Pharmacokinetic profile and behavioral effects of gabapentin in the horse

Terry, R. L., McDonnell, S. M., van Eps, A. W., Soma, L. R., Liu, Y., Uboh, C. E., Moate, P. J. and Driessen, B. (2010) Pharmacokinetic profile and behavioral effects of gabapentin in the horse. Journal of Veterinary Pharmacology and Therapeutics, 33 5: 485-494. doi:10.1111/j.1365-2885.2010.01161.x

Author Terry, R. L.
McDonnell, S. M.
van Eps, A. W.
Soma, L. R.
Liu, Y.
Uboh, C. E.
Moate, P. J.
Driessen, B.
Title Pharmacokinetic profile and behavioral effects of gabapentin in the horse
Journal name Journal of Veterinary Pharmacology and Therapeutics   Check publisher's open access policy
ISSN 0140-7783
Publication date 2010-10
Sub-type Article (original research)
DOI 10.1111/j.1365-2885.2010.01161.x
Volume 33
Issue 5
Start page 485
End page 494
Total pages 10
Editor Jim E. Riviere
Johanna Fink-Gremmels
Place of publication Oxford, U.K.
Publisher Wiley-Blackwell Publishing
Collection year 2011
Language eng
Formatted abstract
Gabapentin is being used in horses although its pharmacokinetic (PK) profile, pharmacodynamic (PD) effects and safety in the equine are not fully investigated. Therefore, we characterized PKs and cardiovascular and behavioral effects of gabapentin in horses. Gabapentin (20 mg/kg) was administered i.v. or p.o. to six horses using a randomized crossover design. Plasma gabapentin concentrations were measured in samples collected 0–48 h postadministration employing liquid chromatography-tandem mass spectrometry. Blood pressures, ECG, and sedation scores were recorded before and for 12 h after gabapentin dosage. Nineteen quantitative measures of behaviors were evaluated. After i.v. gabapentin, the decline in plasma drug concentration over time was best described by a 3-compartment mammillary model. Terminal elimination half-life (t1/2γ) was 8.5 (7.1–13.3) h. After p.o. gabapentin terminal elimination half-life (t1/2e) was 7.7 (6.7–11.9) h. The mean oral bioavailability of gabapentin (±SD) was 16.2 ± 2.8% indicating relatively poor absorption of gabapentin following oral administration in horses. Gabapentin caused a significant increase in sedation scores for 1 h after i.v. dose only (< 0.05). Among behaviors, drinking frequency was greater and standing rest duration was lower with i.v. gabapentin (< 0.05). Horses tolerated both i.v. and p.o. gabapentin doses well. There were no significant differences in t1/2γ and t1/2e. Oral administration yielded much lower plasma concentrations because of low bioavailability.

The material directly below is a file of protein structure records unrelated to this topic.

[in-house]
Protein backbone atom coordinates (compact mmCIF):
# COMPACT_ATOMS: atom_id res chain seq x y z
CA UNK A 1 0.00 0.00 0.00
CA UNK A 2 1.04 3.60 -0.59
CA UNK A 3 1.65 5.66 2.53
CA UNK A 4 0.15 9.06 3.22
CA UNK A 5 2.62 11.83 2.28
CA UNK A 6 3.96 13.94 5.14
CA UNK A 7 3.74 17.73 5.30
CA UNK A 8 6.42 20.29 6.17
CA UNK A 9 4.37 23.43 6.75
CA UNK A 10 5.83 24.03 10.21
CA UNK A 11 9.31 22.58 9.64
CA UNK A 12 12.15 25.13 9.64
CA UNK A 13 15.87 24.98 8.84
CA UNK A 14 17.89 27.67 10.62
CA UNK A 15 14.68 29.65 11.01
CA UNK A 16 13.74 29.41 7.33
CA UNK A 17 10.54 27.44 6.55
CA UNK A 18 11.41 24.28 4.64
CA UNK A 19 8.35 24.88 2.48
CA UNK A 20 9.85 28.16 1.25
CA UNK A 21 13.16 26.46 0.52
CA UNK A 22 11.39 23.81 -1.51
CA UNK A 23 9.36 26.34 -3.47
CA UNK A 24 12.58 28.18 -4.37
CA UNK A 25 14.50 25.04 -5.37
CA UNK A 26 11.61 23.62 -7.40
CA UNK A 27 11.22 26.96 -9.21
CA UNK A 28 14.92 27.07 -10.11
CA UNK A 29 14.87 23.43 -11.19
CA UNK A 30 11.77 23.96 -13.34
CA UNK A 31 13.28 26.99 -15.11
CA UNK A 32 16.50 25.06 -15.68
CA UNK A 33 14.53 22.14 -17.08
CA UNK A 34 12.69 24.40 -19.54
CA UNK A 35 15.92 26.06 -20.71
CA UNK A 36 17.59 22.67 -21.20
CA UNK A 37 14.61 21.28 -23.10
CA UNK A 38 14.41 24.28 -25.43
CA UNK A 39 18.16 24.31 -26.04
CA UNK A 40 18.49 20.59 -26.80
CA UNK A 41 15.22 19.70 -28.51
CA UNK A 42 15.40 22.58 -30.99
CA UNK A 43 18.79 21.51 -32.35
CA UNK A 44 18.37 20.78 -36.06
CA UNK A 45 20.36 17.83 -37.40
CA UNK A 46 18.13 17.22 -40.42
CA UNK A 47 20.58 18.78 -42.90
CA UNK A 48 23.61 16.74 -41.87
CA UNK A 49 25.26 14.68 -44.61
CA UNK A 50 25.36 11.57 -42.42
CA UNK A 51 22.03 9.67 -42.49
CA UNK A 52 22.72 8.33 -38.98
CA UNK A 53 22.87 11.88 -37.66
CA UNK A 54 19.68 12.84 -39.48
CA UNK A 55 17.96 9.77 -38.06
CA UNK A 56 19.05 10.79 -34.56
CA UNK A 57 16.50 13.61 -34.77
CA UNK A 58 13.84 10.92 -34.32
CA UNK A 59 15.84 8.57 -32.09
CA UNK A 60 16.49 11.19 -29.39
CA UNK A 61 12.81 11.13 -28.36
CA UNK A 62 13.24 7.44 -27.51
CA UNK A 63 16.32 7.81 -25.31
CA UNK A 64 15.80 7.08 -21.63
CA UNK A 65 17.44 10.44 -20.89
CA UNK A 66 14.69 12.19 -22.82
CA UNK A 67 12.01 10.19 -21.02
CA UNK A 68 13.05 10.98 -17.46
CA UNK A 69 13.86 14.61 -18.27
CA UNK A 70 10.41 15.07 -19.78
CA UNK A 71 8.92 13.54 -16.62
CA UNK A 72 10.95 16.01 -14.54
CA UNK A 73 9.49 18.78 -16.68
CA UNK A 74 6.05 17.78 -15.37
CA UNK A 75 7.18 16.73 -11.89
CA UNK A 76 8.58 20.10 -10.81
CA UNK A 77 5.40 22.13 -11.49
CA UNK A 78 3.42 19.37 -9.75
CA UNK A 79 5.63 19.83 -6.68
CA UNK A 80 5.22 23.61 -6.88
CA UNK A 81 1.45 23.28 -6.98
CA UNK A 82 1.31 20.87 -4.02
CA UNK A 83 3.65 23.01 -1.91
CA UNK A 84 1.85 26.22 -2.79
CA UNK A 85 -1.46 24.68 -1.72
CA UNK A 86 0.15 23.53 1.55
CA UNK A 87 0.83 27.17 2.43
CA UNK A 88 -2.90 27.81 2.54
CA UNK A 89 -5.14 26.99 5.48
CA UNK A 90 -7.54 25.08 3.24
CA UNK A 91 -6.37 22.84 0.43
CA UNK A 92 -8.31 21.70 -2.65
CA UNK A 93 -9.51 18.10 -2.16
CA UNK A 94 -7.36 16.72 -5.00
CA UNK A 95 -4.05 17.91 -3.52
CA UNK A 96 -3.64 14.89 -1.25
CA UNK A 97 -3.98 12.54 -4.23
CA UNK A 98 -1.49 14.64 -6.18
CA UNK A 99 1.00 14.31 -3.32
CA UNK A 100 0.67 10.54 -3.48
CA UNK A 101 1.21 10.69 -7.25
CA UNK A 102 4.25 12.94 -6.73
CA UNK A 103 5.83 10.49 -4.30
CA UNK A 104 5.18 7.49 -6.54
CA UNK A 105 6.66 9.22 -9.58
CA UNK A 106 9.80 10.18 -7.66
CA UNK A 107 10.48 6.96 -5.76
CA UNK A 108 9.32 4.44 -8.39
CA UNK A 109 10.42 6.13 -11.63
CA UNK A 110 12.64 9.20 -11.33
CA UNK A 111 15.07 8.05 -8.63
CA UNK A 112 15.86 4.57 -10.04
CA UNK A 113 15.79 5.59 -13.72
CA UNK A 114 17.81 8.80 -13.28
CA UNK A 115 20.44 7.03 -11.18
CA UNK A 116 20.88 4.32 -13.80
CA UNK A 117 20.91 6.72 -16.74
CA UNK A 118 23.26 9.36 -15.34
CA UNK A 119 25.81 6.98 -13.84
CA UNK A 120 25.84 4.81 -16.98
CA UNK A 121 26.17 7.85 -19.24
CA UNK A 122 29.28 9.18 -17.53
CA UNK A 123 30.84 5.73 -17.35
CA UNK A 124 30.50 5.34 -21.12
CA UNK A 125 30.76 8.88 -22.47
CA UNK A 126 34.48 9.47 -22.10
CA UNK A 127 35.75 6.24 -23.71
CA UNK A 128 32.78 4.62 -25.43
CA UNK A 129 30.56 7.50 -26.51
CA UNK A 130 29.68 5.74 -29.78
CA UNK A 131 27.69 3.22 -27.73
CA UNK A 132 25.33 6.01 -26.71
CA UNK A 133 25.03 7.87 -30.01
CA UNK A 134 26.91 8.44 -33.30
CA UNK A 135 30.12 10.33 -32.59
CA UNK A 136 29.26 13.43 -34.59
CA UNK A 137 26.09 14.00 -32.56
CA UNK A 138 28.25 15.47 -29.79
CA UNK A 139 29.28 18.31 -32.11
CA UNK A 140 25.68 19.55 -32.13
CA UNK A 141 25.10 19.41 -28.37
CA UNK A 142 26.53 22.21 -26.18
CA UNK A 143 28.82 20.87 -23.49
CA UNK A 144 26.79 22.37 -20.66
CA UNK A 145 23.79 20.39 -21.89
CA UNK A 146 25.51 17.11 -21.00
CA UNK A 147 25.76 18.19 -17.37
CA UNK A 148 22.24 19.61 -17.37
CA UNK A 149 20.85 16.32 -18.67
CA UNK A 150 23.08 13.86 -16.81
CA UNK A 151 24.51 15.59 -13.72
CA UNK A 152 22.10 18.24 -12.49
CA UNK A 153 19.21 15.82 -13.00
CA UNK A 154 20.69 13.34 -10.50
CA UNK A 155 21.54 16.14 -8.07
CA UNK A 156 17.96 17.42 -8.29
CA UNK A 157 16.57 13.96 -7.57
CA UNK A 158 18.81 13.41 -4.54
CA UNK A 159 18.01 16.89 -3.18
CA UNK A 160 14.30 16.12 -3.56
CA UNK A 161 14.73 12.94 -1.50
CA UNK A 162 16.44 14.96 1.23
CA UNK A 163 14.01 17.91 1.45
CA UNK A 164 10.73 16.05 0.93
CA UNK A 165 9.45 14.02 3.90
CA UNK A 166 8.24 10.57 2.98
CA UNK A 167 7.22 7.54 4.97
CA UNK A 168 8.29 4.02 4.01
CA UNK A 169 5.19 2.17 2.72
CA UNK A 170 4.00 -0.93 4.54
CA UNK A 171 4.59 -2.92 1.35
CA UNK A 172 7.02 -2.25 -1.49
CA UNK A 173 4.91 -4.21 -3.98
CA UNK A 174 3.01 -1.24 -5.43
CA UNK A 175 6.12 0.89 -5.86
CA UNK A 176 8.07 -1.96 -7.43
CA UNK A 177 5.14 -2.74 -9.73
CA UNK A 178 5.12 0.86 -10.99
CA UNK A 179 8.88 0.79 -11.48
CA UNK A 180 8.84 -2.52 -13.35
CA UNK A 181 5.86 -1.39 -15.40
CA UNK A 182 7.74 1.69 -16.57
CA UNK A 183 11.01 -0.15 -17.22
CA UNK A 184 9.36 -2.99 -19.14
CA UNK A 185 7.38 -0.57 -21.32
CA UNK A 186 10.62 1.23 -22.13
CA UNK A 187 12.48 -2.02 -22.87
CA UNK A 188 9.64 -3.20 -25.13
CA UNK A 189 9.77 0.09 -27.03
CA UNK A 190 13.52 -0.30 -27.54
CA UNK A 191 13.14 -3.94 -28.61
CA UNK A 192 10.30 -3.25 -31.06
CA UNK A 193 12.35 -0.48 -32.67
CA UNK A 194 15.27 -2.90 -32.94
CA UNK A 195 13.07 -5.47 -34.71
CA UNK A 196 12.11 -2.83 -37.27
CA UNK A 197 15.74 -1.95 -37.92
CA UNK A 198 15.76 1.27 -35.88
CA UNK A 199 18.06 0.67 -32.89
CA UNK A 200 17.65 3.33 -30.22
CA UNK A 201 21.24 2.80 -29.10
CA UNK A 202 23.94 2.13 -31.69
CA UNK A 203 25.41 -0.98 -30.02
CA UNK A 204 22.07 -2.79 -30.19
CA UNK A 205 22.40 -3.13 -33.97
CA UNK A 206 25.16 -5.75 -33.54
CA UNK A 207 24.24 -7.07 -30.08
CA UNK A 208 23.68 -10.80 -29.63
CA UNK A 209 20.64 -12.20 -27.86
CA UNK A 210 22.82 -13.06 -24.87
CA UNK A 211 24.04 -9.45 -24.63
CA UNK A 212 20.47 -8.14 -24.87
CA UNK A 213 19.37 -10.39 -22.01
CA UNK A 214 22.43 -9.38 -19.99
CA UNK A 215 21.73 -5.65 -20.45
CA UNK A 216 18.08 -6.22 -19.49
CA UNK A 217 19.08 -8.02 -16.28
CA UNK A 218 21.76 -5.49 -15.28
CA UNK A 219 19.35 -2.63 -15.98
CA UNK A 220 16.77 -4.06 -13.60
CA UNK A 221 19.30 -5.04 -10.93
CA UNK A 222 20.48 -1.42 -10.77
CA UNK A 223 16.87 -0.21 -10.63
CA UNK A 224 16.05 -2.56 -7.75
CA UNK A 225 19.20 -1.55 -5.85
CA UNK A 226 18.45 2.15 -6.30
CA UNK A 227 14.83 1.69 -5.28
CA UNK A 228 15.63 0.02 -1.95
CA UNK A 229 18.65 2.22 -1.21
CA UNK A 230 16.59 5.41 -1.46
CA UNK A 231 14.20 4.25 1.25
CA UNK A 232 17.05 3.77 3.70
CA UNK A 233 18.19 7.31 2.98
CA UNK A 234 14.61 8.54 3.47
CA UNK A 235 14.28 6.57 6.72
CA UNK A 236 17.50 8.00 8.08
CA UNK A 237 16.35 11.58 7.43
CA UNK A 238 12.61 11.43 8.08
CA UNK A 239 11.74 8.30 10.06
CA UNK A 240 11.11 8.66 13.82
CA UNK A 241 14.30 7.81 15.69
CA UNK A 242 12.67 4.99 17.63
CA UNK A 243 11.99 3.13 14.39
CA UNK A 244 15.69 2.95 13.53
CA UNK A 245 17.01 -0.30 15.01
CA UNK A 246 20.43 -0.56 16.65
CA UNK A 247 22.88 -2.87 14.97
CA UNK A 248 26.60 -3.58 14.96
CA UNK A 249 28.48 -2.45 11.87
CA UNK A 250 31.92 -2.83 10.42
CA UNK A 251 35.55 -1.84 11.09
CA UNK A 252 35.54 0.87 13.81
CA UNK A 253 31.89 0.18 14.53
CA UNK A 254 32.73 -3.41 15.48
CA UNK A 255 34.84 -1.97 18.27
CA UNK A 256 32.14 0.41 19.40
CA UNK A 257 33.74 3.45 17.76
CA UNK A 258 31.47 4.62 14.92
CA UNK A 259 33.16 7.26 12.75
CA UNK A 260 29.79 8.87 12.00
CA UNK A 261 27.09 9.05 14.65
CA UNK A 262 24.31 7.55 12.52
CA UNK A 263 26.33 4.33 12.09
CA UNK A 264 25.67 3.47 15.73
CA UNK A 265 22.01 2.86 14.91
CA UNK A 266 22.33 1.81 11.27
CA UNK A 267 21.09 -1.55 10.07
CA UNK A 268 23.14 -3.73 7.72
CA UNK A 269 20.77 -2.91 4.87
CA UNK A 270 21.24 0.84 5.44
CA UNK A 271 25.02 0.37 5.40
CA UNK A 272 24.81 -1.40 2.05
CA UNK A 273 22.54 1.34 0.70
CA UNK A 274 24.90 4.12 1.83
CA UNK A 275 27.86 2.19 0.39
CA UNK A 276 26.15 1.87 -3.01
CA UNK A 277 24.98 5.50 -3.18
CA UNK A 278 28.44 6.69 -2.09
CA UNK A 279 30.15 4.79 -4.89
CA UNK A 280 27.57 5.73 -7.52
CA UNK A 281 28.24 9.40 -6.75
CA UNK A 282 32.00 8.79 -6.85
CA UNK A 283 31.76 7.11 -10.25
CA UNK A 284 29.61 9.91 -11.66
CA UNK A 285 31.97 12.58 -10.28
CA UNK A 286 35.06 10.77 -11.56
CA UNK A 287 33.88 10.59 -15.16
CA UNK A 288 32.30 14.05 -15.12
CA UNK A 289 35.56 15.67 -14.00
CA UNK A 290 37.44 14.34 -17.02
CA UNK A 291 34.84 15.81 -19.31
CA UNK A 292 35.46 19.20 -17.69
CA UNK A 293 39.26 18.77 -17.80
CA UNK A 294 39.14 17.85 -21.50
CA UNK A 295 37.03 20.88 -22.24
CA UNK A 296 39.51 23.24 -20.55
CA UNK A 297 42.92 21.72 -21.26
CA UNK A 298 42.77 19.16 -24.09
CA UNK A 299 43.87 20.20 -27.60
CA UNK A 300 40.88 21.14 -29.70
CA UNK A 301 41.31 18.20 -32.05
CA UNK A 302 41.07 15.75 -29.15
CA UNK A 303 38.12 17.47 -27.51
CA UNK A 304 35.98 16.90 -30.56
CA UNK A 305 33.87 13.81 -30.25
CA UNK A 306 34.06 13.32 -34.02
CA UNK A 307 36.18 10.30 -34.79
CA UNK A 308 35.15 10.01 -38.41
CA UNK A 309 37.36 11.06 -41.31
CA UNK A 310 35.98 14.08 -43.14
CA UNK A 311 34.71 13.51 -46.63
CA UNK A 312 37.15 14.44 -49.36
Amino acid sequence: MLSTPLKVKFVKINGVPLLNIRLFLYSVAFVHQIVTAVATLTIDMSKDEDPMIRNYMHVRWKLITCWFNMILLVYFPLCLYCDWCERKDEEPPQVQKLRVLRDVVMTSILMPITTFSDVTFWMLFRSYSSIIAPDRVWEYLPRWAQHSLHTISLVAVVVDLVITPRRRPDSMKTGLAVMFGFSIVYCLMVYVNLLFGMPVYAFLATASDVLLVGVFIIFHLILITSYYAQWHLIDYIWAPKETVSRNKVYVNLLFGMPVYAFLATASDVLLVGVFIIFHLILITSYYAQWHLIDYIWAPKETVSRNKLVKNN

© 2010 Blackwell Publishing Ltd
Keyword Neuropathic pain
Q-Index Code C1
Q-Index Status Confirmed Code
Institutional Status Non-UQ

Document type: Journal Article
Sub-type: Article (original research)
Collections: Non HERDC
School of Veterinary Science Publications
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Citation counts: TR Web of Science Citation Count  Cited 15 times in Thomson Reuters Web of Science Article | Citations
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Created: Fri, 04 Mar 2011, 14:48:23 EST by Dr Andrew Van Eps on behalf of !NON-HERDC